The following answer is from the Catholic Encyclopedia “Sacrifice of the Mass”:
“While the Consecration as such can be shown with certainty to be the act of Sacrifice, the necessity of the twofold consecration can be demonstrated only as highly probable. Not only older theologlans such as Frassen, Gotti, and Bonacina, but also later theologians such as Schouppen, Stentrup and Fr. Schmid, have supported the untenable theory that when one of the consecrated elements is invalid, such as barley bread or cider, the consecration of the valid element not only produces the Sacrament, but also the (mutilated) sacrifice. Their chief argument is that the sacrament in the Eucharist is inseparable in idea from the sacrifice. But they entirely overlooked the fact that Christ positively prescribed the twofold conscration for the sacrifice of the Mass (not for the sacrament), and especially the fact that in the consecration of one element only the intrinsically essential relation of the Mass to the sacrifice of the Cross is not symbolically represented. Since it was no mere death from suffocation that Christ suffered, but a bloody death, in which His veins were emptied of their Blood, this condition of separation must receive visible representation on the altar, as in a sublime drama. This condition is fulfilled only by the double consecration, which brings before our eyes the Body and the Blood in the state of separation, and thus represents the mystical shedding of blood. Consequently, the double consecration is an absolutely essential element of the Mass as a relative sacrifice.”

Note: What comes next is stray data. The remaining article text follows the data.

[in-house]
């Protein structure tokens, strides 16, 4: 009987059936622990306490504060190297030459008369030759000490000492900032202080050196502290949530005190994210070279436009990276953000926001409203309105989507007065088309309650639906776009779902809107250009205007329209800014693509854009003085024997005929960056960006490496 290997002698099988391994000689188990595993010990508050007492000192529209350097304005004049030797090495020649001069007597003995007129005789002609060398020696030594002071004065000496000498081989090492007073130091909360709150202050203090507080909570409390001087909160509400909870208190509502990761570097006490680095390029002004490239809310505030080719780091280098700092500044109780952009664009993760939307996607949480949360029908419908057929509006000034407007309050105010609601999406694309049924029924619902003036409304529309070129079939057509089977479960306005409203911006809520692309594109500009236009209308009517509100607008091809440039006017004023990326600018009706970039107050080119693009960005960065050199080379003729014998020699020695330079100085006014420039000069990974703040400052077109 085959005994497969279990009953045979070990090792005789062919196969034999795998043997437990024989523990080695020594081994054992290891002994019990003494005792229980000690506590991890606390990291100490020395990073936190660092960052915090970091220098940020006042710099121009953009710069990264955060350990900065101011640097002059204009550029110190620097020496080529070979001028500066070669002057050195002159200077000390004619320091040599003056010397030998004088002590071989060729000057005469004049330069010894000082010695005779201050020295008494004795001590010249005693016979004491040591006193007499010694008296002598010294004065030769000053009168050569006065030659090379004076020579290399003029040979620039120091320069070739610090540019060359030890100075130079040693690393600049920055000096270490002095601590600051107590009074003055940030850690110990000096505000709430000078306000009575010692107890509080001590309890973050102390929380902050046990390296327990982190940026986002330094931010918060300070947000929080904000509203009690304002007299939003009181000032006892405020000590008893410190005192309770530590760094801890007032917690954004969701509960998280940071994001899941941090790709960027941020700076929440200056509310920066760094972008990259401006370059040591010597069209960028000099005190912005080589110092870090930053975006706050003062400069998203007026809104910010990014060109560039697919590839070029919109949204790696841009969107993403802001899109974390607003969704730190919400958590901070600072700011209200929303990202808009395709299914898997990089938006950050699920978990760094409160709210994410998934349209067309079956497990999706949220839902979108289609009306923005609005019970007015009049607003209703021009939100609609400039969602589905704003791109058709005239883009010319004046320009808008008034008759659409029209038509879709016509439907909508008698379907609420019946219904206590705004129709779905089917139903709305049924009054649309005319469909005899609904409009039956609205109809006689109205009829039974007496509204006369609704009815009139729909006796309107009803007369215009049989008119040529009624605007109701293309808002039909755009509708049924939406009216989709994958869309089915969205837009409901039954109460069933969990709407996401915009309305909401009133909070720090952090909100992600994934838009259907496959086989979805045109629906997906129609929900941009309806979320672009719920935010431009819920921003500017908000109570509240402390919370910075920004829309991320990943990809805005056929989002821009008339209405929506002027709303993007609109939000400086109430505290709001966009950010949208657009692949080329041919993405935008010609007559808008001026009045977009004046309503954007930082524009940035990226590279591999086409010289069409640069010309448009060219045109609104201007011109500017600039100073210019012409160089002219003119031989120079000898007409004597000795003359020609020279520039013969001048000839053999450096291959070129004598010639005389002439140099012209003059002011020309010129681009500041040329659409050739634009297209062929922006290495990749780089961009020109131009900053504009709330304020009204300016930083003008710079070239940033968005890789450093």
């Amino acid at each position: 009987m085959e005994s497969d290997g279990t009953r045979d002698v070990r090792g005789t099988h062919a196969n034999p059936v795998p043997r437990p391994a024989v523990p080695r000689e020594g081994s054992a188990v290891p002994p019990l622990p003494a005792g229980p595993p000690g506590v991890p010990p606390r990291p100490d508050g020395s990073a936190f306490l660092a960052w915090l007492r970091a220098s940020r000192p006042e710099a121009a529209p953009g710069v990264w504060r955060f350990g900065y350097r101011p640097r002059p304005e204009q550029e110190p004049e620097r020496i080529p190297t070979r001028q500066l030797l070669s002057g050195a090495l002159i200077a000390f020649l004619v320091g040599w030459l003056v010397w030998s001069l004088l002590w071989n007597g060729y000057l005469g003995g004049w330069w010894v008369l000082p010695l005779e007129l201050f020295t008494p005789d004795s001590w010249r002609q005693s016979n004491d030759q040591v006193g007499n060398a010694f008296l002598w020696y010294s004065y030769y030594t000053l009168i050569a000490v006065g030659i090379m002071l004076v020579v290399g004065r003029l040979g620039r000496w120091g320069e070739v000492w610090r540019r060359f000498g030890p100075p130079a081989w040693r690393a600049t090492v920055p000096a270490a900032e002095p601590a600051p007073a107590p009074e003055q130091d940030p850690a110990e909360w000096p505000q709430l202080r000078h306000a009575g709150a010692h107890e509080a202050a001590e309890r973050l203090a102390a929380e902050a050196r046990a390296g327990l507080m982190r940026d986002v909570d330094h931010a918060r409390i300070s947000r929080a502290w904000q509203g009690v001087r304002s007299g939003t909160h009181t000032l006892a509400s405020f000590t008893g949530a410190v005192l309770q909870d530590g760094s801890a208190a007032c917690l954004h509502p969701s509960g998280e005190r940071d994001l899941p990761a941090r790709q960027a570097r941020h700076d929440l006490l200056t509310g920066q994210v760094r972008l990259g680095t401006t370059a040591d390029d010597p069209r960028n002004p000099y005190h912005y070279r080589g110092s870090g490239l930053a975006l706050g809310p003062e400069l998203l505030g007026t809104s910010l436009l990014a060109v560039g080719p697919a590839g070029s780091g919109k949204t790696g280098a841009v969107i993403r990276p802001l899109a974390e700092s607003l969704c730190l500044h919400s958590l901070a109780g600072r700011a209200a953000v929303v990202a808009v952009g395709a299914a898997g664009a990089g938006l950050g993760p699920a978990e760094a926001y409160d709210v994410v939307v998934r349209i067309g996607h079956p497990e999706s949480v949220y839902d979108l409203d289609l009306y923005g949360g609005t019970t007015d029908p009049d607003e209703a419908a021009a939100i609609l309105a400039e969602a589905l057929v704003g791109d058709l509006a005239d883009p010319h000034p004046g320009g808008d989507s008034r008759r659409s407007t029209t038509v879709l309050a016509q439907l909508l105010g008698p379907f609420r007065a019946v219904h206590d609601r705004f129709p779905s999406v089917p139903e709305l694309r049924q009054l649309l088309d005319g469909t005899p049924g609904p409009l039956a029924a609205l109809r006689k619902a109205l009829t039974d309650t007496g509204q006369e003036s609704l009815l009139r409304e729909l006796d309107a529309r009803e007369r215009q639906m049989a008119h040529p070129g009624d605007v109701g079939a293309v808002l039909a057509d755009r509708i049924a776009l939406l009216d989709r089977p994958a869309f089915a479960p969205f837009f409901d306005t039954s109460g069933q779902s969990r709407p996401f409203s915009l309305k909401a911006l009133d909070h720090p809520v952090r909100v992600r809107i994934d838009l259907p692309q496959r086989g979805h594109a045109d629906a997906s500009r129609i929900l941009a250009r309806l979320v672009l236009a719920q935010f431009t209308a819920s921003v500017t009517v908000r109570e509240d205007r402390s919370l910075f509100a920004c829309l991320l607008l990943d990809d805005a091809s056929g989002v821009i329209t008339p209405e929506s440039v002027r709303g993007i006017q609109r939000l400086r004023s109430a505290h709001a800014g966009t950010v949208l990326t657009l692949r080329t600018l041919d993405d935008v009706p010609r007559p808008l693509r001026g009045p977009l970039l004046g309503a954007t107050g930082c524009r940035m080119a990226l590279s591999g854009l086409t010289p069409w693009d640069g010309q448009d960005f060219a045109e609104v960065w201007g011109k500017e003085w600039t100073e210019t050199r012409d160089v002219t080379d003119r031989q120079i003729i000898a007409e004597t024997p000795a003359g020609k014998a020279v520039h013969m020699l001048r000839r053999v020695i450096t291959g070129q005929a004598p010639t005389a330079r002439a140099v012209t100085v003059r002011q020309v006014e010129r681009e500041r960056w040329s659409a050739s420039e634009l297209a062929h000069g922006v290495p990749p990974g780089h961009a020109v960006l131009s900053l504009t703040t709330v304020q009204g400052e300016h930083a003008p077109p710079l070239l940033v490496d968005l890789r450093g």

It still doesn’t fully answer the question, “What if the bread is consecrated but vinegar wrongly placed in the cup (which cannot be truly consecrated) is not consecrated? What comes of the bread? Do you have a sacrament without sacrifice?